George Floyd. Cuffed. Pinned down. Gasping for mercy and breath. The knee and the indifference of his oppressor stealing away his life. Authorities present, refusing to intervene. The crowd, fearing reprisal, left only with the option to shout disdain and record the scene.

In the aftermath – the ongoing swell of protests spilling into many nations – filling streets with signs and fists and cries for justice.

One year later, with many changes made and many more changes still needed, I reflect on a parable told by Jesus, that challenges me to faithfulness in work and in prayer for justice…

He said: “In a certain town there was a judge who neither feared God nor cared what people thought. And there was a widow in that town who kept coming to him with the plea, ‘Grant me justice against my adversary.’

“For some time he refused. But finally he said to himself, ‘Even though I don’t fear God or care what people think, yet because this widow keeps bothering me, I will see that she gets justice, so that she won’t eventually come and attack me!’”

And the Lord said, “Listen to what the unjust judge says. And will not God bring about justice for his chosen ones, who cry out to him day and night? Will he keep putting them off? (Luke 18:2-7).

As I reflect on this text, I’m encouraged to work tenaciously for justice. But much more so, I’m provoked to pray tenaciously for justice. This season calls out for clenched fists raised in peaceful protest. But the solutions call out for raised hands clasped in persistent prayer.

Even as this passage confirms my call to seize this historic moment and discomfort those withholding justice, it reminds me where the real power of social transformation is found; with God who invites me to pray with perseverance, and not stop until the tide is turned.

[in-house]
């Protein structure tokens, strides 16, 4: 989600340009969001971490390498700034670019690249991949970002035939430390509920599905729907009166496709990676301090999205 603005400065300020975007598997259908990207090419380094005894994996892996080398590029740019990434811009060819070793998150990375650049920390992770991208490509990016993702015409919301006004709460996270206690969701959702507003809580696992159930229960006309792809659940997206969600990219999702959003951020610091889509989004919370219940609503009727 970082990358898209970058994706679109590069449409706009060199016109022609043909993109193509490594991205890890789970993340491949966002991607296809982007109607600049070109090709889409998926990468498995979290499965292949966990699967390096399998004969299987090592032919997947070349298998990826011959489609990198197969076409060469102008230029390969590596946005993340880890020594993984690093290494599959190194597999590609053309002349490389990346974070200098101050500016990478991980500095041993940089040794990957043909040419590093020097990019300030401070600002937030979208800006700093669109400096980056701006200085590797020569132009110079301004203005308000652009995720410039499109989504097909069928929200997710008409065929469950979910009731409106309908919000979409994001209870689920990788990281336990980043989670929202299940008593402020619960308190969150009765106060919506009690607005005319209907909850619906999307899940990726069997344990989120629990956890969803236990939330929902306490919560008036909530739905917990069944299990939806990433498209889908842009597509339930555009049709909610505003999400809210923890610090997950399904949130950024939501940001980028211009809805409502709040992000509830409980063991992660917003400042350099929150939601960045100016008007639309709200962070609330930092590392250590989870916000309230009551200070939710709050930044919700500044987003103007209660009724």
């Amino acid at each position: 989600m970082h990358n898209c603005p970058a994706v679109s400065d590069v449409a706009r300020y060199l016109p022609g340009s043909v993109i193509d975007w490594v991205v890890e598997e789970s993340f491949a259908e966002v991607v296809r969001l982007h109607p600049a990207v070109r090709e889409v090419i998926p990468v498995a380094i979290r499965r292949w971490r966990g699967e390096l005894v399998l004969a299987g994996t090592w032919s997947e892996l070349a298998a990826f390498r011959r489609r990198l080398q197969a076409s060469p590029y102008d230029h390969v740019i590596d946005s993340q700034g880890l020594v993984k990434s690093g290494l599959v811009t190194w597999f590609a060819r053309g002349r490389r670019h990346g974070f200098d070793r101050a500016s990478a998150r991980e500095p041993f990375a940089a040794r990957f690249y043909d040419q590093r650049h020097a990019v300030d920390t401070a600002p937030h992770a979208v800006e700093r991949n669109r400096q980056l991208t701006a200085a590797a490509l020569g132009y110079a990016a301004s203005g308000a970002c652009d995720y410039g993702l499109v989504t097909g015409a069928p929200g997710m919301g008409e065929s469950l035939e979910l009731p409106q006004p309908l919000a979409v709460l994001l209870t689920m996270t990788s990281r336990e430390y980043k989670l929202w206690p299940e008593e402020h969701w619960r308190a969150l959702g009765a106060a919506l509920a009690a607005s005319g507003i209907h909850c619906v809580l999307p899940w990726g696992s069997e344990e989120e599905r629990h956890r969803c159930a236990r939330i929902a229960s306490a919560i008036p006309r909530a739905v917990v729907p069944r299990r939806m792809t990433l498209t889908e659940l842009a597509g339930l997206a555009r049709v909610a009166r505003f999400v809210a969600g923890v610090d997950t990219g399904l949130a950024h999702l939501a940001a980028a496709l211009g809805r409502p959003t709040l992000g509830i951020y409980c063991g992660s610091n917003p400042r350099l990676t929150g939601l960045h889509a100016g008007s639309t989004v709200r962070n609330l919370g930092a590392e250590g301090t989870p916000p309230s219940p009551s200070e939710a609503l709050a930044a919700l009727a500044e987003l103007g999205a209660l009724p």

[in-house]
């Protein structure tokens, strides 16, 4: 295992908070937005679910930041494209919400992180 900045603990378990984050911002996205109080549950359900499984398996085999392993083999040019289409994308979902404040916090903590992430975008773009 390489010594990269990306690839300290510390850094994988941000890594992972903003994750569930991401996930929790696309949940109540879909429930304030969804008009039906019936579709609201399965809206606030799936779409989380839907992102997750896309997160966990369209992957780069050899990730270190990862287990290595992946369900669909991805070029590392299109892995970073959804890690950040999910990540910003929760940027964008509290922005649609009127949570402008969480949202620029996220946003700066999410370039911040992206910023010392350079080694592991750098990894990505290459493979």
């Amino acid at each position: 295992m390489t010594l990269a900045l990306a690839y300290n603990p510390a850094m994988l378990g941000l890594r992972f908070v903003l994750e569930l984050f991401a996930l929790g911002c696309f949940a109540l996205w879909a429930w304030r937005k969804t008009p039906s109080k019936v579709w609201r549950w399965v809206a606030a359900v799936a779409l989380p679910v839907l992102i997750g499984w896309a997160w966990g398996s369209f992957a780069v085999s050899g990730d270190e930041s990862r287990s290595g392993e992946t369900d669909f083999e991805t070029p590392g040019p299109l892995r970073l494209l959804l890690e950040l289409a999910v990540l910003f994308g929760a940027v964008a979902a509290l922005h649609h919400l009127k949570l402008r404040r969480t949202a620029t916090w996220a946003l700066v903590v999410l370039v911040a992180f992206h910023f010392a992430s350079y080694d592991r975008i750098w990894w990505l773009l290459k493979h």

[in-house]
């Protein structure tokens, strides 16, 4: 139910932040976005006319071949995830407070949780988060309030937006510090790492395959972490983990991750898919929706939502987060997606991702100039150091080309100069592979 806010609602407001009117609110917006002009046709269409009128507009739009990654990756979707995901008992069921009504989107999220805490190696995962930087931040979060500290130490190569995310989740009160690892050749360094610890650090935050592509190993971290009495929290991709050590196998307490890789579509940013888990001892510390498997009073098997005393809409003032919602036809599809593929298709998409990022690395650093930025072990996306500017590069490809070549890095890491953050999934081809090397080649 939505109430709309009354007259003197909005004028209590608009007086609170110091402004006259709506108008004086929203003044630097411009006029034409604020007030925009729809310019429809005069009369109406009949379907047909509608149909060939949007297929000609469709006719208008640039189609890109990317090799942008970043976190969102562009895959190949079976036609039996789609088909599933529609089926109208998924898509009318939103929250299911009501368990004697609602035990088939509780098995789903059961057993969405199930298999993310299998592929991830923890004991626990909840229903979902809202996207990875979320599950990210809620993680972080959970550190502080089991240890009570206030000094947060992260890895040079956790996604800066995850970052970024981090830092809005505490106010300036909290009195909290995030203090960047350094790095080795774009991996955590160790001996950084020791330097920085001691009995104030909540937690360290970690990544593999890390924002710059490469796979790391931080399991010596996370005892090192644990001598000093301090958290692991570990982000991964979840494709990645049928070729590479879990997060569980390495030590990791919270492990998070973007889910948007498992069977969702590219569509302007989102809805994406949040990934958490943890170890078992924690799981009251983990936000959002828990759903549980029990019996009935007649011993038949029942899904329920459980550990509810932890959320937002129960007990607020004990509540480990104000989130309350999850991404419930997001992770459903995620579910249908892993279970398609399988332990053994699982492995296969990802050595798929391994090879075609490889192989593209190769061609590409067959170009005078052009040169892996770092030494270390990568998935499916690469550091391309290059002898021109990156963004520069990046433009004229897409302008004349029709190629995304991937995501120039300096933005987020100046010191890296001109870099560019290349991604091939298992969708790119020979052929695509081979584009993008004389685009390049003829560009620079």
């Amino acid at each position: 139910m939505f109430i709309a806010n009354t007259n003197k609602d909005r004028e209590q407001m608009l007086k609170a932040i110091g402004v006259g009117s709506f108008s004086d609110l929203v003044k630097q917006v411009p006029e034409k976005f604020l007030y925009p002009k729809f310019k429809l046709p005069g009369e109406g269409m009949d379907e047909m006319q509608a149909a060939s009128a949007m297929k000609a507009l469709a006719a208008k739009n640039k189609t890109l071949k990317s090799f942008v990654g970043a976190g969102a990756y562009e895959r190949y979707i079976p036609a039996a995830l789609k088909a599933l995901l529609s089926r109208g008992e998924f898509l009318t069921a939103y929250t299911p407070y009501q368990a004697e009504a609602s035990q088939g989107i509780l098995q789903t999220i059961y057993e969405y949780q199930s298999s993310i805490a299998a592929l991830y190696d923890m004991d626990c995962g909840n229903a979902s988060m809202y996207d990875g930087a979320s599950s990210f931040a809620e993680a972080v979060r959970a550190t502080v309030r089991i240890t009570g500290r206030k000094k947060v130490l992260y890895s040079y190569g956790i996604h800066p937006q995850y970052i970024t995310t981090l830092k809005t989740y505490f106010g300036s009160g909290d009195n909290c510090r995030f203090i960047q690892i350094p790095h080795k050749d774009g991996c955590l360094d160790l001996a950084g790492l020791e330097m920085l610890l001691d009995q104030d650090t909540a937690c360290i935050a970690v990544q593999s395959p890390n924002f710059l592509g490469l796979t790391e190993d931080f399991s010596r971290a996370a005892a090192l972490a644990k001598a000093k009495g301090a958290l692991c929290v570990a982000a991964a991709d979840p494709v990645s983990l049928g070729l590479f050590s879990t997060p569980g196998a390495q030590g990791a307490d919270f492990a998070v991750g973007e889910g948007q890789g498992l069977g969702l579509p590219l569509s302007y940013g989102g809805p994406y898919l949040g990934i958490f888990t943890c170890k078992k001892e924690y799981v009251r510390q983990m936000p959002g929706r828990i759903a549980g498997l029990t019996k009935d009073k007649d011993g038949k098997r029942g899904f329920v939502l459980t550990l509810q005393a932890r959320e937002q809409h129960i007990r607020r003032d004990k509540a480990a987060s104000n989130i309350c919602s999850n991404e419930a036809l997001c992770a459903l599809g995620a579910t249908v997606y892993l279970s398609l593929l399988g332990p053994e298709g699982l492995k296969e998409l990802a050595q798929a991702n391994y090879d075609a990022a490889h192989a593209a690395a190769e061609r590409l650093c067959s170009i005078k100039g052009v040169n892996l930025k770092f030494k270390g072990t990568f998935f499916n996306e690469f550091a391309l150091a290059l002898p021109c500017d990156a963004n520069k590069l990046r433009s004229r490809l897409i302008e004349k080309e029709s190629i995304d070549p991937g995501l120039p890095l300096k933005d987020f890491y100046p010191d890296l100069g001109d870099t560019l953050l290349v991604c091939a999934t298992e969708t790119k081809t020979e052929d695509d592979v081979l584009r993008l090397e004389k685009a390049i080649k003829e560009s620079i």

Despite my own anger and grief at the racism I and many others live with, in this historic season of racial protests the justice I find myself pursuing – like the widow in Jesus’ story – isn’t hateful or vengeful, but redemptive in its aims.

Like others, my hope is for racial reconciliation and equity breaking out, not just in a single institution, but in the whole of society; in all of its systems, structures and souls.

Prayers to ‘pause and pray’

God, I ask you to show me how you want me to show up, work and pray persistently for racial righteousness and equity in my community and in my nation.

God, I pause now and pray a prayer that can only be answered by you. Eradicate racism from this world. Heal those most impacted by it. Reconcile us, make us one as you and the Father are one. (John 17:11)

Here I am God, send me. Use me to help eradicate racism. Use me to heal my brothers and sisters who have been impacted by it. And send me as an agent of reconciliation to the people and places where it is needed most. 

Adapted, with permission, from 24-7’s Lectio365 App.

Find out more about 24-7 Payer's invitation to fight and pray for racial justice and reconciliation with their new animation and justice resource page